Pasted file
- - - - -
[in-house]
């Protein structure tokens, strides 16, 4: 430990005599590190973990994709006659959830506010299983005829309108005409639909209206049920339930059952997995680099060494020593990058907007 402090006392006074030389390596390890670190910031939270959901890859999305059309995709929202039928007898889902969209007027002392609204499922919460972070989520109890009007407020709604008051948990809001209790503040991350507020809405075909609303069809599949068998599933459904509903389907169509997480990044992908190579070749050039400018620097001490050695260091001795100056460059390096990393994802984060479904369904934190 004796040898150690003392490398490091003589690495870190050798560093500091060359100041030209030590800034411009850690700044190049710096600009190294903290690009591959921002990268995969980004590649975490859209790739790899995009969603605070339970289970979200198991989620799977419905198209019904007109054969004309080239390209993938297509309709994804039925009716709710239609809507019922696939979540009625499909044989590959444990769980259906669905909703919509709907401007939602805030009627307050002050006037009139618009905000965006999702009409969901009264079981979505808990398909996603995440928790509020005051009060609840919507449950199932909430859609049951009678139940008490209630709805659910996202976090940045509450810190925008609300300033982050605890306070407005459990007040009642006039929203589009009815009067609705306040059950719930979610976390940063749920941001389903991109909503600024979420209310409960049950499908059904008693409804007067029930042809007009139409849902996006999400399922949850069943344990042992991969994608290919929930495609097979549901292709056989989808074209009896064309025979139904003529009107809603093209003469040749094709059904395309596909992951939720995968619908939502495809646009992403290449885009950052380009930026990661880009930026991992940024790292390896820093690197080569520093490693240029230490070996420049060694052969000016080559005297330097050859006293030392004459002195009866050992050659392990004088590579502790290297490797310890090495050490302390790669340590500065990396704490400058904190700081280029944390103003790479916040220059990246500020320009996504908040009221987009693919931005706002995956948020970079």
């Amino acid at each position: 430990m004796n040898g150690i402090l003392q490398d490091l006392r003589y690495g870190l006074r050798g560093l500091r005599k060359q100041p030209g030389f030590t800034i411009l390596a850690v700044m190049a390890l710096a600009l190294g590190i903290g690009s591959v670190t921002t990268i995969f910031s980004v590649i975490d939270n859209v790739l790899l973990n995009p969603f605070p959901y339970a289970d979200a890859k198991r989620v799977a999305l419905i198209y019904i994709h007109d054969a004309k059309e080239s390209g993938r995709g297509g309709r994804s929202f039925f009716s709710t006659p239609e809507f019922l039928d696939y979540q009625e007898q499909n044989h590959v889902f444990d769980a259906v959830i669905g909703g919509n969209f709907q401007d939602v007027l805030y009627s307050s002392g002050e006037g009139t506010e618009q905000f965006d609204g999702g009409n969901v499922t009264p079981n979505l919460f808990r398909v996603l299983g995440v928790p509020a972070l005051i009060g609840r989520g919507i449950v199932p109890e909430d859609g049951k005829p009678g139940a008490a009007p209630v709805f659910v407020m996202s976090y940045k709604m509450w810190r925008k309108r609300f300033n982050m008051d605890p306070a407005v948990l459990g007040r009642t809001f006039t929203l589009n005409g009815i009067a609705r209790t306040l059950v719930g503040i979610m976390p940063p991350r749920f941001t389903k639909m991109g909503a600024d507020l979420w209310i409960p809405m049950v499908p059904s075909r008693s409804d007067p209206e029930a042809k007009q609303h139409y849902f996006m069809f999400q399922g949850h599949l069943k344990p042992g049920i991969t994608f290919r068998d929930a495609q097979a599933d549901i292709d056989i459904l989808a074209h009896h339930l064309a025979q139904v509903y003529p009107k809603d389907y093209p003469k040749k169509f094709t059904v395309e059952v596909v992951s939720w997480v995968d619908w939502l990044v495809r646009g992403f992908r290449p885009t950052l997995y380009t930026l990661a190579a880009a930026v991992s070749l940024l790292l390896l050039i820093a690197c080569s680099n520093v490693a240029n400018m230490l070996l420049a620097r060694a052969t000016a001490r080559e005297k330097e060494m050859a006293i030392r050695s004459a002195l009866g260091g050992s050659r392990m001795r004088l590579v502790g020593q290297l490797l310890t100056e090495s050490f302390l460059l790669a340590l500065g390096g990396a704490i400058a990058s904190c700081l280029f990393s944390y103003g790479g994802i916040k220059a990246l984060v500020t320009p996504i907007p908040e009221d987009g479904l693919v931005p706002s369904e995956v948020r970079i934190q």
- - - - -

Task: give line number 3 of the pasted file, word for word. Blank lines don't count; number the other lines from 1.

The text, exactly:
């Amino acid at each position: 430990m004796n040898g150690i402090l003392q490398d490091l006392r003589y690495g870190l006074r050798g560093l500091r005599k060359q100041p030209g030389f030590t800034i411009l390596a850690v700044m190049a390890l710096a600009l190294g590190i903290g690009s591959v670190t921002t990268i995969f910031s980004v590649i975490d939270n859209v790739l790899l973990n995009p969603f605070p959901y339970a289970d979200a890859k198991r989620v799977a999305l419905i198209y019904i994709h007109d054969a004309k059309e080239s390209g993938r995709g297509g309709r994804s929202f039925f009716s709710t006659p239609e809507f019922l039928d696939y979540q009625e007898q499909n044989h590959v889902f444990d769980a259906v959830i669905g909703g919509n969209f709907q401007d939602v007027l805030y009627s307050s002392g002050e006037g009139t506010e618009q905000f965006d609204g999702g009409n969901v499922t009264p079981n979505l919460f808990r398909v996603l299983g995440v928790p509020a972070l005051i009060g609840r989520g919507i449950v199932p109890e909430d859609g049951k005829p009678g139940a008490a009007p209630v709805f659910v407020m996202s976090y940045k709604m509450w810190r925008k309108r609300f300033n982050m008051d605890p306070a407005v948990l459990g007040r009642t809001f006039t929203l589009n005409g009815i009067a609705r209790t306040l059950v719930g503040i979610m976390p940063p991350r749920f941001t389903k639909m991109g909503a600024d507020l979420w209310i409960p809405m049950v499908p059904s075909r008693s409804d007067p209206e029930a042809k007009q609303h139409y849902f996006m069809f999400q399922g949850h599949l069943k344990p042992g049920i991969t994608f290919r068998d929930a495609q097979a599933d549901i292709d056989i459904l989808a074209h009896h339930l064309a025979q139904v509903y003529p009107k809603d389907y093209p003469k040749k169509f094709t059904v395309e059952v596909v992951s939720w997480v995968d619908w939502l990044v495809r646009g992403f992908r290449p885009t950052l997995y380009t930026l990661a190579a880009a930026v991992s070749l940024l790292l390896l050039i820093a690197c080569s680099n520093v490693a240029n400018m230490l070996l420049a620097r060694a052969t000016a001490r080559e005297k330097e060494m050859a006293i030392r050695s004459a002195l009866g260091g050992s050659r392990m001795r004088l590579v502790g020593q290297l490797l310890t100056e090495s050490f302390l460059l790669a340590l500065g390096g990396a704490i400058a990058s904190c700081l280029f990393s944390y103003g790479g994802i916040k220059a990246l984060v500020t320009p996504i907007p908040e009221d987009g479904l693919v931005p706002s369904e995956v948020r970079i934190q």